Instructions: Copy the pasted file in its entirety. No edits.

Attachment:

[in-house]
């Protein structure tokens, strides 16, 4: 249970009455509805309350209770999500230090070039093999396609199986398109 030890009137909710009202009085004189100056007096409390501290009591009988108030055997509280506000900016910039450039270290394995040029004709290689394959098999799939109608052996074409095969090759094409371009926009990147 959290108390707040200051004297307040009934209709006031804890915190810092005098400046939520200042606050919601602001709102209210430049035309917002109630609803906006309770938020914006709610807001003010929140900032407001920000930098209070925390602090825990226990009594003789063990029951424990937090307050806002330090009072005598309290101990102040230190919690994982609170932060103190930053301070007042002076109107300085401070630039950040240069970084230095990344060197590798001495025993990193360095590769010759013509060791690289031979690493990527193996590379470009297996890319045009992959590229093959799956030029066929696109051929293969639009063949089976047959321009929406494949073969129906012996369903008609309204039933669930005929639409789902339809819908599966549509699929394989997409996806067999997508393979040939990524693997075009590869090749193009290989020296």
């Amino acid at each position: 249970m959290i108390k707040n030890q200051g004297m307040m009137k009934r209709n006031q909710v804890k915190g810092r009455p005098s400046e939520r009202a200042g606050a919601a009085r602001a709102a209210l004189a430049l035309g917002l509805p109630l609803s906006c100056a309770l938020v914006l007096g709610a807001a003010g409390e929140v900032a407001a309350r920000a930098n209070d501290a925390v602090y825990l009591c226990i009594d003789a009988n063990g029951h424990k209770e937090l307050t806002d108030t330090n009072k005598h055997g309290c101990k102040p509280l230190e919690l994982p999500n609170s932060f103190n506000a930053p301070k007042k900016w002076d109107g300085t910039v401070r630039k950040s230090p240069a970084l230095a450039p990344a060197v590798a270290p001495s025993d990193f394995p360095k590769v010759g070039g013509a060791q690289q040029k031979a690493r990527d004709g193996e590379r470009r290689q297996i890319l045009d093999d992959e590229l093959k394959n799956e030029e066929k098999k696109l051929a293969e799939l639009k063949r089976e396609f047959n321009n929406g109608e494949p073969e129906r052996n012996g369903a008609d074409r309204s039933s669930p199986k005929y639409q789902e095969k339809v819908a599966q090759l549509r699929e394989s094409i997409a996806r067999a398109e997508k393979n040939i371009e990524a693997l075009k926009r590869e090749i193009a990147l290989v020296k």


[in-house]
């Protein structure tokens, strides 16, 4: 249970009455509805309350209770999500230090070039093999396609199986398109 030890009137909710009202009085004189100056007096409390501290009591009988108030055997509280506000900016910039450039270290394995040029004709290689394959098999799939109608052996074409095969090759094409371009926009990147 959290108390707040200051004297307040009934209709006031804890915190810092005098400046939520200042606050919601602001709102209210430049035309917002109630609803906006309770938020914006709610807001003010929140900032407001920000930098209070925390602090825990226990009594003789063990029951424990937090307050806002330090009072005598309290101990102040230190919690994982609170932060103190930053301070007042002076109107300085401070630039950040240069970084230095990344060197590798001495025993990193360095590769010759013509060791690289031979690493990527193996590379470009297996890319045009992959590229093959799956030029066929696109051929293969639009063949089976047959321009929406494949073969129906012996369903008609309204039933669930005929639409789902339809819908599966549509699929394989997409996806067999997508393979040939990524693997075009590869090749193009290989020296």
């Amino acid at each position: 249970m959290i108390k707040n030890q200051g004297m307040m009137k009934r209709n006031q909710v804890k915190g810092r009455p005098s400046e939520r009202a200042g606050a919601a009085r602001a709102a209210l004189a430049l035309g917002l509805p109630l609803s906006c100056a309770l938020v914006l007096g709610a807001a003010g409390e929140v900032a407001a309350r920000a930098n209070d501290a925390v602090y825990l009591c226990i009594d003789a009988n063990g029951h424990k209770e937090l307050t806002d108030t330090n009072k005598h055997g309290c101990k102040p509280l230190e919690l994982p999500n609170s932060f103190n506000a930053p301070k007042k900016w002076d109107g300085t910039v401070r630039k950040s230090p240069a970084l230095a450039p990344a060197v590798a270290p001495s025993d990193f394995p360095k590769v010759g070039g013509a060791q690289q040029k031979a690493r990527d004709g193996e590379r470009r290689q297996i890319l045009d093999d992959e590229l093959k394959n799956e030029e066929k098999k696109l051929a293969e799939l639009k063949r089976e396609f047959n321009n929406g109608e494949p073969e129906r052996n012996g369903a008609d074409r309204s039933s669930p199986k005929y639409q789902e095969k339809v819908a599966q090759l549509r699929e394989s094409i997409a996806r067999a398109e997508k393979n040939i371009e990524a693997l075009k926009r590869e090749i193009a990147l290989v020296k």